Milldale is a tiny hamlet on the River Dove which derives its name from an old corn mill which was demolished in the mid-19th century. The foundations can still be seen and so can the pool where local farmers washed their sheep in the river prior to shearing, a practice which only stopped in the 1960s. 

Milldale is famous for its role in 'The Compleat Angler', the 1653 book by Isaak Walton which detailed his conversations with his friend Charles Cotton about fishing on the River Dove. The book is written as a conversation between 'Viator' and 'Pescator', and the packhorse bridge leading out of Milldale across the river is known as Viator's bridge.

There is a National Trust information barn by the bridge where you can find out more about the area, and there are public toilets nearby.
 

Dovedale Walk route

The walk starts at the large Dovedale car park, near Thorpe which usually has plenty of spaces available. Keeping the River Dove on your right, head in a north east direction along the road. After half a kilometre you will reach a left turn where you will find the Dovedale stepping stones to get across the river. Before you cross, take time to look at the imposing Thorpe Cloud in front of you.
 
Cross the stepping stones if you can. If they are impassable for any reason, head back and take the wooden footbridge over the river on the left before the car park, then turn left along the other side of the river until you reach the bend where you will now be at the other side of the stepping stones.
 
After crossing the stepping stones turn left and head along the obvious path, keeping the River Dove on your left. This is the busiest section of the walk but as mentioned above, don't be put off as most people stay around this area and don't continue on the route down the dale.
 
The path continues in a north westerly direction up the dale following the river, passing a number of weirs. After just over half a kilometre it rises slightly and reaches the outcrop of Lovers Leap. Here you can clamber up the rock for a view down the dale.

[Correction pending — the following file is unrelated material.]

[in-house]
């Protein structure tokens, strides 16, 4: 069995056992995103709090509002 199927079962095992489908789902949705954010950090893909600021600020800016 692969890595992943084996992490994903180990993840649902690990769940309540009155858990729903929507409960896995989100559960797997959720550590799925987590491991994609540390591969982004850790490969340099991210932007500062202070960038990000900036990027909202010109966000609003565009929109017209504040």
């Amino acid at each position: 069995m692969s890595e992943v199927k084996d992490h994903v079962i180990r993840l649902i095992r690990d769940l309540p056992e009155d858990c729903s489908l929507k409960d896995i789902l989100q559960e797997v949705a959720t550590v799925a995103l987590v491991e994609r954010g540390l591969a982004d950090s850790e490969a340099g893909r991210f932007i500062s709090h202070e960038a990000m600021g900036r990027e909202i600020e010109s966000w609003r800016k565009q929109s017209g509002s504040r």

After the walk takes you past Tissington Spires, striking limestone formations popular with climbers, you will reach Reynard’s Cave with its impressive arched, limestone entrance. Heading back down you come to a wooden footbridge that crosses the river where you will see Ilam Rock and Pickering Tor. Don’t cross the footbridge, carry on north to reach Dove Holes, the two huge unmissable open caves, created by water eroding the soft limestone cliffs.
 
Carry on the pathway to a boardwalk which has replaced the pathway. Follow the boardwalk and pass Raven Tor on the left before crossing a few small meadows leading to Viator’s Bridge. Cross the bridge to look around Milldale, the halfway point of the walk, but then come back over the bridge to turn right and head south with the River Dove on your right.
 
You will pass Raven Tor and Dove Holes again before reaching the wooden bridge at Ilam Rock. The nearby historic village of Ilam is worth a visit. Keep heading south past Reynard’s Cave and Lovers Leap to reach the stepping stones. If you have time, take the diversion to the summit of Thorpe Cloud as it is well worth exploring its fossils and savouring its unique views up Dovedale. You can make the diversion on the way out or on the return.
 

Get in touch!

If you walk regularly and would like to share your experiences or recommendations, do get in touch with the BCH Camping team, we’d love to hear from you. If you need any clothing or equipment for your walking, take a look around our website or stores to see the extensive ranges we have available.
 
Happy walking!
 
 
 
 
 

November 12 2018 | Garth
Filed under: Footwear, Walks, Weekend